What do schoolteachers do in the summer?
If you imagine they spend the entire time studying and preparing for the next autumn’s new crop of students, you would probably be wrong. Teaching is hard work, and most teachers spend at least part of their summers recharging their batteries with some sort of cherished activity. I was a middle school teacher for twenty-three years (and worked in higher education for seven years after that), so I know whereof I speak.
For Minay (who is a quiltmaker and quilt pattern designer) and me (now a writer), summers were a time to get away from the Houston heat and travel somewhere else (hopefully where it was cooler). Over time we developed a system that worked well for us, a system I believe could work for anyone going on an extended trip (we’ll share some of it periodically in this blog, and possibly expand on it in a book later). By the time I was ready to retire in 2009, we had gotten pretty good at traveling, but knew we wouldn’t be able to do it as much on my now-fixed income.
Our trips (beginning in 1982) were short, four to ten days, and lengthened considerably over the years (our longest was thirty-four days); but they were all inside the United States (with a couple of brief crossovers into Canada). I had traveled to Canada for work a few times (Vancouver, Montreal, and several cities in Alberta); and had traveled to Ireland in 2001 to present at a conference (five days, with a one-night stopover in London), but Minay hadn’t been overseas yet.
We received a small inheritance from my mom in 2009, and put most of it in savings, but my mom loved to travel, and we thought it would be nice to spend part of the money on one “final” special trip. But where to go?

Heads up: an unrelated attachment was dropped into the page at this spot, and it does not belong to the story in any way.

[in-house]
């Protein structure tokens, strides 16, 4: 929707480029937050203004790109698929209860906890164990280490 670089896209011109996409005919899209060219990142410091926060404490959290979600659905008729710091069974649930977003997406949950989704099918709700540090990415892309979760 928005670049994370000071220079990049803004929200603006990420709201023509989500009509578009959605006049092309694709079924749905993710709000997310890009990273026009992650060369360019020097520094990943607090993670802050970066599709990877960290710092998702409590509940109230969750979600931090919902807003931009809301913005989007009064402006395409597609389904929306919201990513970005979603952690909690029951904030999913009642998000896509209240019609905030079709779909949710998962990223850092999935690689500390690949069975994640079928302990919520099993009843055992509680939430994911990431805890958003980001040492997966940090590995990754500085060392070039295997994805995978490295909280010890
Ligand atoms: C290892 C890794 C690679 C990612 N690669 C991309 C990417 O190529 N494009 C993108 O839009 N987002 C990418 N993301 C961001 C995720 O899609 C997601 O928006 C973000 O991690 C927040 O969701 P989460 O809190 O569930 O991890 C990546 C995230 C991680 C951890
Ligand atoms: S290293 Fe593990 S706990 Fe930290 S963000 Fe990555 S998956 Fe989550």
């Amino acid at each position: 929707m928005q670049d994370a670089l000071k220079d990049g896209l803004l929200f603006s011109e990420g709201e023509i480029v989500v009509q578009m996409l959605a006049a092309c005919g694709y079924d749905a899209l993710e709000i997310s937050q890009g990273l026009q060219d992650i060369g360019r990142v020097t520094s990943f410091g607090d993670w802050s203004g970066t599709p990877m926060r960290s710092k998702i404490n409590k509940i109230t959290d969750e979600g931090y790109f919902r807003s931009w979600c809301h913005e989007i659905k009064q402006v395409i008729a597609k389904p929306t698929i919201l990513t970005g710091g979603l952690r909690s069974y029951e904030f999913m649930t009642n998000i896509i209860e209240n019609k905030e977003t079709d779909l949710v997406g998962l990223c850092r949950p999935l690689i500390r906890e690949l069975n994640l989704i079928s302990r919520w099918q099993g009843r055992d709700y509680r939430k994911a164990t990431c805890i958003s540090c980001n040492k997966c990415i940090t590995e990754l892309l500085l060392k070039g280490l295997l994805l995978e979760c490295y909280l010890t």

We had covered the eastern half of the U.S. pretty thoroughly, and had been to Colorado (on our honeymoon), and to Northern California (to visit a friend), but that’s all we had seen of the western half of the country as a couple. The Pacific Northwest and all of the western National Parks were an intriguing possibility. One day we tossed the question out for discussion, “If you could go anywhere overseas, where would you go?”
Minay’s first and only choice was England. So much of our culture and history derives from there (and our language, of course). Both she and I have ancestors who came from the UK; Scots-Irish, Irish and English. She also has some German blood and I have some French; and we both have some Native American (we’re mutts).
I have always loved Japanese culture, and almost taught English in Tokyo (for Sony) at one point, so France and Japan were in my list of choices, but so was England, for many of the same reasons Minay had.
Weighing the Potential Language Barriers: We had both studied French in college, but neither of us are fluent (and my French accent is lousy – Minay’s is much better). I speak practically no Japanese (just what I learned from Shogun and Akira Kurosawa movies). We do both speak American English fluently, and even a few regional variants (like East Texan and Bostonian), so England was clearly first choice for language. If we were going to make this a good vacation, we thought we might as well try to concentrate on where we were going and what we were doing, instead of spending much of our time trying to understand and be understood.
Weighing the Cultural Possibilities: Both of us are former actors, and voracious readers. So much of our experience growing up was related to the British Isles (Shaw, Shakespeare, Austen, Bronte, Conan Doyle, and on and on). I was also thinking of writing a modern novel based on the King Arthur stories, so we thought visiting England might provide a good opportunity to do some Arthurian research.
We had the where. Now we just had to decide when to go, how to get around, where to go once we were there, how long to stay, and how much the trip might cost (to make sure we could afford it).
The decision to go had taken a few weeks of discussion, but we didn’t want to approach the trip blindly. We still needed to do some research.
How have you planned your trips? Spur of the moment? Long, careful pondering?
The next posts will be about the research and what we did to get ready to go. You can jump right to the next one, if you like, When Should We Go?